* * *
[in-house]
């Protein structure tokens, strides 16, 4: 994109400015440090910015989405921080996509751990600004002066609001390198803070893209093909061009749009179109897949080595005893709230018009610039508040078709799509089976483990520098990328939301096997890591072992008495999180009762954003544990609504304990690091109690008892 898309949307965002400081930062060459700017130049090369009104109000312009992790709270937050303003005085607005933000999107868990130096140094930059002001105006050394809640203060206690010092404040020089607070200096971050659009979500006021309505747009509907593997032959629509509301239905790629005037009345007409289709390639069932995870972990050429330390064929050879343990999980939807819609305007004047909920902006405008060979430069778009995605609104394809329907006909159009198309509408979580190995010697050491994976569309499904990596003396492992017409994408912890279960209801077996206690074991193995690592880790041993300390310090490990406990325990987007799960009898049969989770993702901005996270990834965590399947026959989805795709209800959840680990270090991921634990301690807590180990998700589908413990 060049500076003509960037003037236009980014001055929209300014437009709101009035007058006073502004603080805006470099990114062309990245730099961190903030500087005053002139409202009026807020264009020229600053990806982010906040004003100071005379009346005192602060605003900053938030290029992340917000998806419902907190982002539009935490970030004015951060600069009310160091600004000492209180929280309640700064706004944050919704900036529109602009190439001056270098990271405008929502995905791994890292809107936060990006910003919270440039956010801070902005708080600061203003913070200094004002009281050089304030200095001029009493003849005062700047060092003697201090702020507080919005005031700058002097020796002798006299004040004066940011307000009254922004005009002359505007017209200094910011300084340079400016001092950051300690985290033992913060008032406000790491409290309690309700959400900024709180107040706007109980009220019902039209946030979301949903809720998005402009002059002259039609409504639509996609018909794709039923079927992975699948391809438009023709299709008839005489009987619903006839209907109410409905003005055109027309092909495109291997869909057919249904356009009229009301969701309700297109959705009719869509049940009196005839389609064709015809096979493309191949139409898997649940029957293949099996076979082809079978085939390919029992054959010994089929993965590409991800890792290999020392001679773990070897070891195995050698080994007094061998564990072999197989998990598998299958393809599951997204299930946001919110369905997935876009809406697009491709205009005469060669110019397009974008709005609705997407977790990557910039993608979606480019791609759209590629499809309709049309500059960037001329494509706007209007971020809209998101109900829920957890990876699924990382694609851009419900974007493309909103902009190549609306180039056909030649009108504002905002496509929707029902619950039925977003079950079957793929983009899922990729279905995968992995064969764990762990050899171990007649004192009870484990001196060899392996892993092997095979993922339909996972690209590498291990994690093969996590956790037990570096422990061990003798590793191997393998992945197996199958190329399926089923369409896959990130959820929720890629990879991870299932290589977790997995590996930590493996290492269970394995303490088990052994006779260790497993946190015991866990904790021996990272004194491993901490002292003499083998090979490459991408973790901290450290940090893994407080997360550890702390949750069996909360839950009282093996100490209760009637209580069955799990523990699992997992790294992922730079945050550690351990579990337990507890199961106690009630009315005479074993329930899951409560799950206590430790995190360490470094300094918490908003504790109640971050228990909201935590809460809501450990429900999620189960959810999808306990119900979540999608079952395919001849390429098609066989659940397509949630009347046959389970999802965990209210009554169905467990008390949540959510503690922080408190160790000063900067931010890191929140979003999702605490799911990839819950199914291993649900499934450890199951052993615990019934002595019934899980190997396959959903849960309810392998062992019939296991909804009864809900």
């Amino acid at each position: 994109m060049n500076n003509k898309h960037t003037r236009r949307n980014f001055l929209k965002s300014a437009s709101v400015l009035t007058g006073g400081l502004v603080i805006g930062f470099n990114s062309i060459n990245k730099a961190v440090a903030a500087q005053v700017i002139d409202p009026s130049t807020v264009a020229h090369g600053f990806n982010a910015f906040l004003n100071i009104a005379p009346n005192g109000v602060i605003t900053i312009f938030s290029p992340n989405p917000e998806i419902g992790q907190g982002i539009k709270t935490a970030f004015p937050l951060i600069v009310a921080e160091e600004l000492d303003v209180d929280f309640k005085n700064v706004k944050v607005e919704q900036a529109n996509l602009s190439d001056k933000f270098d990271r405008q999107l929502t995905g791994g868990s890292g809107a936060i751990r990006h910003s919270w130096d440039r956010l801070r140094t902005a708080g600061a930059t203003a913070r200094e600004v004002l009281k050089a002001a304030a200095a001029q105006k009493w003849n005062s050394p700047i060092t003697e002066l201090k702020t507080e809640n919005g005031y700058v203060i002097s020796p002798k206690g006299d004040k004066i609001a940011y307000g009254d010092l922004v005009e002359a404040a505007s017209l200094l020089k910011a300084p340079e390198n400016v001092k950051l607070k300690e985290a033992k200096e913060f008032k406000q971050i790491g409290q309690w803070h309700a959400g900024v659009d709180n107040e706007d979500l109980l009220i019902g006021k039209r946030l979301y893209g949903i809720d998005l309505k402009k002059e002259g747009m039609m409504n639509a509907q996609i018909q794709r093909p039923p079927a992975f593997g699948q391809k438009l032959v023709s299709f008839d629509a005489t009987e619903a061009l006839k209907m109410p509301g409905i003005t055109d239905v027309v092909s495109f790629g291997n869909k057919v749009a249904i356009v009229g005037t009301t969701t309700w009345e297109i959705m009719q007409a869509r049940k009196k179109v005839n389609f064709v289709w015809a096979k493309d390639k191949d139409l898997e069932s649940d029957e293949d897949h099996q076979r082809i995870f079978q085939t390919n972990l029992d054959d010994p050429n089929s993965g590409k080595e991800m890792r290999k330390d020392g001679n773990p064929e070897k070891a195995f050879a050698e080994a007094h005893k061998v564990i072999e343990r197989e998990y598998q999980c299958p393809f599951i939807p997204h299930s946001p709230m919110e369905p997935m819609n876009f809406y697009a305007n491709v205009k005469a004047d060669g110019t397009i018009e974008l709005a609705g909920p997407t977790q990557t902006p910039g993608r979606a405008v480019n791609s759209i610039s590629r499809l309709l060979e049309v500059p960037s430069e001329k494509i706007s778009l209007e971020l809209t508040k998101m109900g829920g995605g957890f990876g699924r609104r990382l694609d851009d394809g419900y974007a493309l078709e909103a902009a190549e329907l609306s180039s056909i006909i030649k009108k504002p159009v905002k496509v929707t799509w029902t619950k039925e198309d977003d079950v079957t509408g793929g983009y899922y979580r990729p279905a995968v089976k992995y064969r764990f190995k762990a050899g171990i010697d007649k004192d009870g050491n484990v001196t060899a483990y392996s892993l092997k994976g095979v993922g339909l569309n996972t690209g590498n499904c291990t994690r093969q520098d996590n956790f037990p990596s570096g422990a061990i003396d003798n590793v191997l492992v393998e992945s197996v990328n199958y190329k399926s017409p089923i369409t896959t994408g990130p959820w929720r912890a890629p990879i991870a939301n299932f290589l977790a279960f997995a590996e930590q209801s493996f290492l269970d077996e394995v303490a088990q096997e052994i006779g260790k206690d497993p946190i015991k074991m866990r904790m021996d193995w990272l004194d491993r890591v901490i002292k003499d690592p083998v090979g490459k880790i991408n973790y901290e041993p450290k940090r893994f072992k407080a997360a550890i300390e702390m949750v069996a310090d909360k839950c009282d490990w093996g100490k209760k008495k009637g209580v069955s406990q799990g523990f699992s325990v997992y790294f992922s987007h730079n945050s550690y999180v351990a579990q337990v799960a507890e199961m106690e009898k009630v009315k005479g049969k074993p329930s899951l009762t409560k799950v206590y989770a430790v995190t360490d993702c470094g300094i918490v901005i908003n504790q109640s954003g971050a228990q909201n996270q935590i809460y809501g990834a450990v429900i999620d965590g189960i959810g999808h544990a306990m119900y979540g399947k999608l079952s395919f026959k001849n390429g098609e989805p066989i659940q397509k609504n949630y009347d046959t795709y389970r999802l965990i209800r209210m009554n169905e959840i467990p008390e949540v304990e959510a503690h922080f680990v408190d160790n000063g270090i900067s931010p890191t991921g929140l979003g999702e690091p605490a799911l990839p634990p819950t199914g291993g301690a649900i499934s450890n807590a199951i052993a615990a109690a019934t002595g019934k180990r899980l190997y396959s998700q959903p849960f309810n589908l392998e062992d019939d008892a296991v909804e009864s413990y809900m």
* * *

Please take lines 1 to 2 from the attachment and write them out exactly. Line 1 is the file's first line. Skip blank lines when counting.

[in-house]
């Protein structure tokens, strides 16, 4: 994109400015440090910015989405921080996509751990600004002066609001390198803070893209093909061009749009179109897949080595005893709230018009610039508040078709799509089976483990520098990328939301096997890591072992008495999180009762954003544990609504304990690091109690008892 898309949307965002400081930062060459700017130049090369009104109000312009992790709270937050303003005085607005933000999107868990130096140094930059002001105006050394809640203060206690010092404040020089607070200096971050659009979500006021309505747009509907593997032959629509509301239905790629005037009345007409289709390639069932995870972990050429330390064929050879343990999980939807819609305007004047909920902006405008060979430069778009995605609104394809329907006909159009198309509408979580190995010697050491994976569309499904990596003396492992017409994408912890279960209801077996206690074991193995690592880790041993300390310090490990406990325990987007799960009898049969989770993702901005996270990834965590399947026959989805795709209800959840680990270090991921634990301690807590180990998700589908413990 060049500076003509960037003037236009980014001055929209300014437009709101009035007058006073502004603080805006470099990114062309990245730099961190903030500087005053002139409202009026807020264009020229600053990806982010906040004003100071005379009346005192602060605003900053938030290029992340917000998806419902907190982002539009935490970030004015951060600069009310160091600004000492209180929280309640700064706004944050919704900036529109602009190439001056270098990271405008929502995905791994890292809107936060990006910003919270440039956010801070902005708080600061203003913070200094004002009281050089304030200095001029009493003849005062700047060092003697201090702020507080919005005031700058002097020796002798006299004040004066940011307000009254922004005009002359505007017209200094910011300084340079400016001092950051300690985290033992913060008032406000790491409290309690309700959400900024709180107040706007109980009220019902039209946030979301949903809720998005402009002059002259039609409504639509996609018909794709039923079927992975699948391809438009023709299709008839005489009987619903006839209907109410409905003005055109027309092909495109291997869909057919249904356009009229009301969701309700297109959705009719869509049940009196005839389609064709015809096979493309191949139409898997649940029957293949099996076979082809079978085939390919029992054959010994089929993965590409991800890792290999020392001679773990070897070891195995050698080994007094061998564990072999197989998990598998299958393809599951997204299930946001919110369905997935876009809406697009491709205009005469060669110019397009974008709005609705997407977790990557910039993608979606480019791609759209590629499809309709049309500059960037001329494509706007209007971020809209998101109900829920957890990876699924990382694609851009419900974007493309909103902009190549609306180039056909030649009108504002905002496509929707029902619950039925977003079950079957793929983009899922990729279905995968992995064969764990762990050899171990007649004192009870484990001196060899392996892993092997095979993922339909996972690209590498291990994690093969996590956790037990570096422990061990003798590793191997393998992945197996199958190329399926089923369409896959990130959820929720890629990879991870299932290589977790997995590996930590493996290492269970394995303490088990052994006779260790497993946190015991866990904790021996990272004194491993901490002292003499083998090979490459991408973790901290450290940090893994407080997360550890702390949750069996909360839950009282093996100490209760009637209580069955799990523990699992997992790294992922730079945050550690351990579990337990507890199961106690009630009315005479074993329930899951409560799950206590430790995190360490470094300094918490908003504790109640971050228990909201935590809460809501450990429900999620189960959810999808306990119900979540999608079952395919001849390429098609066989659940397509949630009347046959389970999802965990209210009554169905467990008390949540959510503690922080408190160790000063900067931010890191929140979003999702605490799911990839819950199914291993649900499934450890199951052993615990019934002595019934899980190997396959959903849960309810392998062992019939296991909804009864809900």